Dueling Travelogues : Bon Appétit Vs. That Lucky Stiff

Ah, that elusive moment in time, surely never to be recaptured, when adult movies began flaunting production values over sexual content in an ultimately vain attempt to compete with conventional cinema's cash cows !  As the turbulent decade that was the '70s drew to a close, esteemed erotic "auteur" Chuck Vincent and his what was then euphemistically described as "longtime companion" Bill Slobodian dragged ace cinematographer Larry Revene (still relatively new to the industry but learning fast on the job) as well as assorted skinflick alumni across the United States and Europe - travelling coach, but still - for an endeavor the size of which the world, or at least the carnally creative contingent thereof, had never before witnessed.  The resulting features, projected blockbuster Bon Appétit and its humble "B side" That Lucky Stiff, simultaneously shot to recoup the costs, bear lasting testament to the excitement reigning supreme at the height of the so-called Golden Age, when fornication filmmakers dreamed aloud of being contenders to the throne, previously hogged by the mainstream entertainment industry, rather than the lowly pornographers the "real world" would all too soon press them back into being.

An affectionate tribute to such globe-trotting rom-com's of the '50s and '60s like Jean Negulesco's Three Coins in the Fountain, Bon Appétit may indeed stand as the sole film in Vincent's impressive body of work that's instantly indicative of his well-documented out 'n' proud real life flamboyance, akin to the Amero brothers' equally glad to be gay Blonde Ambition. The plot is pure Joan Crawford rags to riches saga with lowly waitress Faith (Kelly Nichols making her adult film debut) stumbling across an opportunity to escape her layabout boyfriend (an all too convincingly sleazy Roger Caine) when she overhears wealthy publisher Mrs. Tillman (then High Society editor in chief Gloria Leonard in an art imitating life turn) promising a quarter of a million dollar to any woman who succeeds in bedding the world's ten greatest lovers in 50 days.  With initially reluctant photographer Scott (Randy West, quite new to the business and already possessing a very relaxed and natural screen presence) in tow, to document her conquests, Faith takes off on a trip around the world, successfully seducing each legendary Lothario. These include befuddled TV news anchor Ashley Moore in a spirited diving under the desk while cameras roll gambit, American painter in Paris Ron Hudd (who, incidentally, happened to be a real life painter supplementing his income doing porn), Hollywood heart throb Jack Wrangler and Washington senator Jake Teague visiting a porno palace playing Vincent's incomparable Jack 'n' Jill !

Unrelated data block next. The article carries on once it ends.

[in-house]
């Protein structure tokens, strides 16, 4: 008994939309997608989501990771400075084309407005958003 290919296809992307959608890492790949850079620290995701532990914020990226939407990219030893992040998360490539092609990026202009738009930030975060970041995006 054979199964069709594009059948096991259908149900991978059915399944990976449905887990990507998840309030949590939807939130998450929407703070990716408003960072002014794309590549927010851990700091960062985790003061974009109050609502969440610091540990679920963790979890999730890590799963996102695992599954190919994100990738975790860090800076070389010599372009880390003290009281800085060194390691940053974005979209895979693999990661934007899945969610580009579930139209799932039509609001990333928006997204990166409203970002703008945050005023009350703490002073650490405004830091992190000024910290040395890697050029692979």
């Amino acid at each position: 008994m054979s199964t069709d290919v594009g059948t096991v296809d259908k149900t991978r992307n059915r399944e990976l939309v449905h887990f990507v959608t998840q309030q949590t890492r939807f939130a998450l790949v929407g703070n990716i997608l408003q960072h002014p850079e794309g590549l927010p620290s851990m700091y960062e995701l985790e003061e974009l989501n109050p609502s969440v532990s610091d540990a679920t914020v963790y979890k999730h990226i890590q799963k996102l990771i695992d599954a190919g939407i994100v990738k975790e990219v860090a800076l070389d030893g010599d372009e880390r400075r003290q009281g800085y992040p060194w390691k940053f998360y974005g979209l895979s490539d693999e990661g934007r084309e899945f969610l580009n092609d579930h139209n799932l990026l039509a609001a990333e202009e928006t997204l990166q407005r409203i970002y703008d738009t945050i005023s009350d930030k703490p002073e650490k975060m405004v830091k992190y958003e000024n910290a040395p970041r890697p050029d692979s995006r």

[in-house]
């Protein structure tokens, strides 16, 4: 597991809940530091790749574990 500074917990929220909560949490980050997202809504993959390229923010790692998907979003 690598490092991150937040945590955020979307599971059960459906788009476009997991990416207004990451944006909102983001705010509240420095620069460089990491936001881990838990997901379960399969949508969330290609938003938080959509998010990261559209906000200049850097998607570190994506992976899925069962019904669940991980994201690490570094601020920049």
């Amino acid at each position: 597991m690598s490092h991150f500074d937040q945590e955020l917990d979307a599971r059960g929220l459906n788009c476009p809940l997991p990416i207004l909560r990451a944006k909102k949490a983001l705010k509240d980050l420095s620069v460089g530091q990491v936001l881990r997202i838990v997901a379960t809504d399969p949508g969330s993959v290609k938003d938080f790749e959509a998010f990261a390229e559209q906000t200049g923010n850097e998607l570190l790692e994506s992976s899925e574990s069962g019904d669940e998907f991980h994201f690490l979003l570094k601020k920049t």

Ample travelogue footage seriously slights the sex however, most of which ends up feeling rather rushed with Wrangler's appearance in particular amounting to little more than a blink and you've missed him cameo.  Hands down hottest number has Kelly mistakenly pressed into duty as a nude model for artist Hudd, turning him on with the graphically detailed description of a torrid threesome she's supposedly enjoyed with another painter and model, a precursor to her showstopping soliloquy in Vincent's subsequent (and sexually superior) Games Women Play. By dispiriting contrast, the Fire Island poolside orgy's about as listless as they come, the director having rarely shown interest in group action anyway.  Fortunately, the pace relaxes somewhat for the delightfully naughty Amsterdam portion with Vincent's regular character actress Molly Malone camping it up as grandiloquent Madame Claudine treating ludicrously brooding Soviet dissident George Payne to the redoubtable twin charms of Samantha Fox and Merle Michaels, at least sending this often labored production out on a high note.  With a DoP of Revene's pedigree peering through the lens, the movie obviously looks fabulous with fuzzy warm hues embellishing each scene and the director's editing keeps things moving at break-neck speed making for fitfully effective farce while nipping any attempt at eroticism in the bud for this would require a more thoughtful and measured approach. For once, the film probably played better in its watered down cable version of yore, by its very nature favoring those extra-curricular elements its makers sought to stress. Chuck's highly vocal gang of naysayers frequently accused his movies of being soft on sex. Regrettably, this is the one occasion where I feel forced to concur.

Making the most of the Euro locations and ample air fare, That Lucky Stiff shows an altogether more relaxed and freewheeling side of the Chuck 'n' Bill combo, who were to sadly pass away of AIDS-related illnesses mere years apart. Never intended as more than a hastily slapped together also ran, it was released first, in part to drum up interest for its supersized sibling while generating some much-required cashflow to placate its increasingly nervous investors.  Perhaps characteristically, it also turned out to be far more fun than the prestigious project it was supposedly supporting.  With most of the effort and expenditure going towards Appétit, the groovy Lucky Stiff was adversely allowed to flourish on its own funky terms.